How to Treat Your Dog's Eye Scratches: 9 Steps

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How to Treat Your Dog's Eye Scratches: 9 Steps
How to Treat Your Dog's Eye Scratches: 9 Steps

A scratch on the eye can be very uncomfortable and irritating for a dog. Unlike cases in humans, eye problems in dogs are not denounced because of difficulties in seeing, but because the dog demonstrates to be feeling pain or irritation in the area. Because of these symptoms, he rubs his eyes trying to scratch until it stops hurting, which can make the situation worse. If you suspect your dog has suffered a scratch to the eye, examine the trauma and seek treatment as soon as possible. This way, you will prevent the animal from hurting itself further.


Part 1 of 2: Treating eye scratches

Treat Scratches on Your Dog's Eye Step 1

Step 1. Assess the severity of the scratches

If the wound is superficial and doesn't bother the dog as much, wait a few days to see if his body heals itself before making an appointment with the veterinarian. However, if the injury is severe or shows signs of infection, seek care immediately.

If you are unsure of this, just in case, take him to the vet. He will be able to assess the animal's eye health and decide if there is a need for treatment, or if the dog will heal on its own

Treat Scratches on Your Dog's Eye Step 2

Step 2. Take your dog to the vet

If he has a lot of discomfort in the eye or gets worse after a day or two, the appointment should be made immediately before the condition gets worse.

  • The professional will be able to get a better look through special instruments.
  • If left untreated, scratches can develop serious infections and possibly affect the animal's long-term vision. An example of a complication is corneal ulcers. Furthermore, the wound can progress and reach the innermost parts of the eye and, if left untreated, even impair the animal's vision.
Treat Scratches on Your Dog's Eye Step 3

Step 3. Drop drops or apply ointment

In milder cases, the veterinarian usually prescribes medicine in drops or ointment to be applied on the spot. Such medications help with healing and prevent infections. Usually, the professional will apply the first dose, leaving you to apply the following ones.

The frequency and cycle of application will depend on the severity of the injury and the type of medication prescribed. Follow the veterinarian's instructions and feel free to call and ask any questions about the application of the medications

Treat Scratches on Your Dog's Eye Step 4

Step 4. More invasive treatments are a possibility

If the damage is severe, the veterinarian may suggest corrective surgery. In the case of more severe corneal ulcers, for example, he may recommend a corneal transplant or graft to save the dog's eyesight.

As in any surgery, the dog is at risk when being anesthetized. The veterinarian needs to assess the animal's general health before undergoing such a procedure. The assessment includes physical examinations, blood tests and a search for risk factors and health problems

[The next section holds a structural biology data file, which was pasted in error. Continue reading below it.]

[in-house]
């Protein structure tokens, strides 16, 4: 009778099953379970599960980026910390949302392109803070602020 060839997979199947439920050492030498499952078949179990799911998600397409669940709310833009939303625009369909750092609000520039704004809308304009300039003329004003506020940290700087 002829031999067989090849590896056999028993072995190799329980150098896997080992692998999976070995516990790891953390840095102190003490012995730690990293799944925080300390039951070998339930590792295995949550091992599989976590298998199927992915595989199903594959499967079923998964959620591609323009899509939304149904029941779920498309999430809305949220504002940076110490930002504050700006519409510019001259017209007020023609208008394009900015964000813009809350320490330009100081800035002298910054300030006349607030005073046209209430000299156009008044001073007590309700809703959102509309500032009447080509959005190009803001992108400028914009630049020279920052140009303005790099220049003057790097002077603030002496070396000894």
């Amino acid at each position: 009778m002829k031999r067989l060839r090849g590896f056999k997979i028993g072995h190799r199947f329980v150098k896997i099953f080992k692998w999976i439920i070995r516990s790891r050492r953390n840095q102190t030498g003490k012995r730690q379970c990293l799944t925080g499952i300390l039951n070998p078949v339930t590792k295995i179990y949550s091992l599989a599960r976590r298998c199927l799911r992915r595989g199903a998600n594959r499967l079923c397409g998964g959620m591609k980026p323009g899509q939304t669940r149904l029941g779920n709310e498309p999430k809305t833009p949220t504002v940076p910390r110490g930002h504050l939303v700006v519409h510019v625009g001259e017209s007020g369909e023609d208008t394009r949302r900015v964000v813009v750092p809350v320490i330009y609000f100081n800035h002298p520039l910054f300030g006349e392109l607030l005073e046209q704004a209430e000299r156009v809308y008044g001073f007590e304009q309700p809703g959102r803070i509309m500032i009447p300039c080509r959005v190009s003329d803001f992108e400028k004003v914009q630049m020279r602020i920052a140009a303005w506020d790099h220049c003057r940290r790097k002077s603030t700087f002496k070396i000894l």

Treat Scratches on Your Dog's Eye Step 5

Step 5. Keep an eye on the wound

Once the dog starts being treated, keep an eye out and see if his eye is healing rather than getting worse. Signs of healing are less redness, less pus, and less display of comfort from the animal.

  • If the dog keeps fiddling with the wound, an Elizabethan collar will need to be put on.
  • If you see that the situation, instead of getting better, is getting worse, contact your veterinarian. Explain what is going on and ask whether or not to take the animal to the office.

Part 2 of 2: Identifying eye injuries

Treat Scratches on Your Dog's Eye Step 6

Step 1. Notice if the dog is blinking a lot or keeping his eyes half open

When suffering a minor eye injury, he will repeatedly blink or squint in an attempt to reduce discomfort. If you see him doing this, he might have a scratchy eye.

Repeatedly blinking or squinting your eyes may signal a different problem. It may be that the dog simply has some easily removable foreign body in the eye

Treat Scratches on Your Dog's Eye Step 7

Step 2. Watch for signs of irritation and pain

If he doesn't stop rubbing his eyes on his paws and the floor, he may have a wound there. This is an indication that he is experiencing discomfort in the area.

  • Rubbing your eyes over your paws or the ground is a bad sign, but it doesn't indicate exactly what's wrong. The reason for the discomfort could be a scratch, bump, or some other illness, such as glaucoma.
  • Make the dog stop rubbing his eyes. If you have an Elizabethan collar, put it on the dog, as this behavior can cause damage. If not, cover the injured eye(s) with a bandage and make sure the dog doesn't rub the area until you can take him to the vet.
Treat Scratches on Your Dog's Eye Step 8

Step 3. Examine the animal's eyes

See if he shows signs of discomfort. Hold it and open your eyelids to get a good look at the surface of the eye, noting for deep scratches, redness, or pus. Then take him to the vet.

  • Do this in a well-lit place.
  • You will certainly need a helper to hold the dog while you look at the dog's eyes, especially when pulling the eyelids and looking at the surface very closely.
Treat Scratches on Your Dog's Eye Step 9

Step 4. Try washing the dog's eye

When you notice a foreign body in his eye, wash his eyes with a solution for it.

  • Hold the dog and wash his eyes several times. Someone's help may be needed.
  • It is very risky to use tweezers in the dog's eye. He might move and end up more hurt.

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